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Excerpt from Oral History Interview with Terry Sanford, May 14, 1976. Interview A-0328-1. Southern Oral History Program Collection (#4007) See Entire Interview >>

Use of defensive campaigns

Sanford provides an example of how candidates defend against their opponent's negative campaign tactics. Kerr Scott, he argues, exemplified the utility of an aggressively counter-defensive strategy. Interestingly, Sanford reveals that the toughest political battles are not against another political party, but against themselves.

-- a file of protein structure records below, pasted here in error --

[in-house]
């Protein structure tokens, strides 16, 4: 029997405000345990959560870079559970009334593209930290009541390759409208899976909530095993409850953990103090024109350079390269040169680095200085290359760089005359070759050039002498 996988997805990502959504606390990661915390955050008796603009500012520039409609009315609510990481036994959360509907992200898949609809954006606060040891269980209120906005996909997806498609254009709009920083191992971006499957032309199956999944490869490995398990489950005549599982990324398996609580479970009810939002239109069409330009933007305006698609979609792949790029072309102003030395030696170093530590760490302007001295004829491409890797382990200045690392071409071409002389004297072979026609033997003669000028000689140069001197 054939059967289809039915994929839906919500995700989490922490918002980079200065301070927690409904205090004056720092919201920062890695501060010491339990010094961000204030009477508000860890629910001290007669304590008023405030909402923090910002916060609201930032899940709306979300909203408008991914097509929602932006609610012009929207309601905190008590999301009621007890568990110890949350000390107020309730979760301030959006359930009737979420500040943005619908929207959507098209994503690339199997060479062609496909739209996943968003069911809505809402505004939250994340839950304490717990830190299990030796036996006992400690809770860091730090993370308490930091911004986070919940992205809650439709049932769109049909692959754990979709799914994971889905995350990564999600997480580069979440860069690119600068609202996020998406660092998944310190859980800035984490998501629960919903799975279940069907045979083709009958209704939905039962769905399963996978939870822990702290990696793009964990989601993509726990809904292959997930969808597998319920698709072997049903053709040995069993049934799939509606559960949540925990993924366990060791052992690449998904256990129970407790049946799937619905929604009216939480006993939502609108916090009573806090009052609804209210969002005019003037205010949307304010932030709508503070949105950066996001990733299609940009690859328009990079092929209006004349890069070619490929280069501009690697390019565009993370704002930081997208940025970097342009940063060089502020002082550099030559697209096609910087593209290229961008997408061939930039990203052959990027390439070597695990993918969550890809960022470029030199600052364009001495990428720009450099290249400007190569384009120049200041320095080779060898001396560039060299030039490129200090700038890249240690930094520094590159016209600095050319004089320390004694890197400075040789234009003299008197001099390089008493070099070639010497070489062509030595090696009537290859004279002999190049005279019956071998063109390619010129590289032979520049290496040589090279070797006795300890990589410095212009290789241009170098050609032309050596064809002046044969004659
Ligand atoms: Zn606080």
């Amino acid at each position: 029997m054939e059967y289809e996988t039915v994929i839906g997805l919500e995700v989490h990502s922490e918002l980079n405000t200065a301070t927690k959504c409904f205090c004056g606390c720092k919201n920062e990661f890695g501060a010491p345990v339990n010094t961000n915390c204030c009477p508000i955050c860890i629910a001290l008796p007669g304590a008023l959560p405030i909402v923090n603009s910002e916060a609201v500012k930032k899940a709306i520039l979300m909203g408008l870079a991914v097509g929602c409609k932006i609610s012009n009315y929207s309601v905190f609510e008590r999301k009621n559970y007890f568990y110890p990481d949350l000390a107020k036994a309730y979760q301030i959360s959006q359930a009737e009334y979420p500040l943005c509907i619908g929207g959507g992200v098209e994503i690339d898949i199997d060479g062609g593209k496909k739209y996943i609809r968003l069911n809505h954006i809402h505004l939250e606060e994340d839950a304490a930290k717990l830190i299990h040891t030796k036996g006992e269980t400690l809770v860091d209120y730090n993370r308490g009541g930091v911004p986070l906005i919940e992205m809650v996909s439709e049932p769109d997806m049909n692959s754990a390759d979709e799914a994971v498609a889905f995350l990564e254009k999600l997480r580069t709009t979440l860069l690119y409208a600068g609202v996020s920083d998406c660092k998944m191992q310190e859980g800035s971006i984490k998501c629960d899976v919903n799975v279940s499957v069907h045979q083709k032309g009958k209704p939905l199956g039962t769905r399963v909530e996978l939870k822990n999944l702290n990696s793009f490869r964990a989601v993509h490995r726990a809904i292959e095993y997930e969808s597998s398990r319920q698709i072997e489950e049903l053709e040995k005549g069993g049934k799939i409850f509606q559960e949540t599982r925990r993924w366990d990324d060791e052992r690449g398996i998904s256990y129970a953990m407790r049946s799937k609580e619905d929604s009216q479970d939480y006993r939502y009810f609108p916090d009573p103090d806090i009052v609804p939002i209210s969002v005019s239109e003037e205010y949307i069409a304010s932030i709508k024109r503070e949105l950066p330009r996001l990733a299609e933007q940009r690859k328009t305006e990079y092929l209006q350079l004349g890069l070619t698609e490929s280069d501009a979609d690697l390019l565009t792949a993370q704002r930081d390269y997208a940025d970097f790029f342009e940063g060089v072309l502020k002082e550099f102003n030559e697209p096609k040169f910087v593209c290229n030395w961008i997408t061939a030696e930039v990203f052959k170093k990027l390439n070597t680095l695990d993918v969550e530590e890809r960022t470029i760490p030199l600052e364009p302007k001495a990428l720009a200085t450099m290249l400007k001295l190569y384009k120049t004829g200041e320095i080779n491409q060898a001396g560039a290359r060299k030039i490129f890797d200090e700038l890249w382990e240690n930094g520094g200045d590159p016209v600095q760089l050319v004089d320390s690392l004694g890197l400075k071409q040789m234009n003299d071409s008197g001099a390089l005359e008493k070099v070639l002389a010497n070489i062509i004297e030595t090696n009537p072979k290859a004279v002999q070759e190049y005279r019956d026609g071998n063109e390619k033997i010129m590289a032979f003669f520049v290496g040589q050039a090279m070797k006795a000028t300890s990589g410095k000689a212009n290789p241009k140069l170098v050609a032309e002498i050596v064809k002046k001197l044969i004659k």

Citing this Excerpt

Oral History Interview with Terry Sanford, May 14, 1976. Interview A-0328-1. Southern Oral History Program Collection (#4007) in the Southern Oral History Program Collection, Southern Historical Collection, Wilson Library, University of North Carolina at Chapel Hill.

Full Text of the Excerpt

TERRY SANFORD: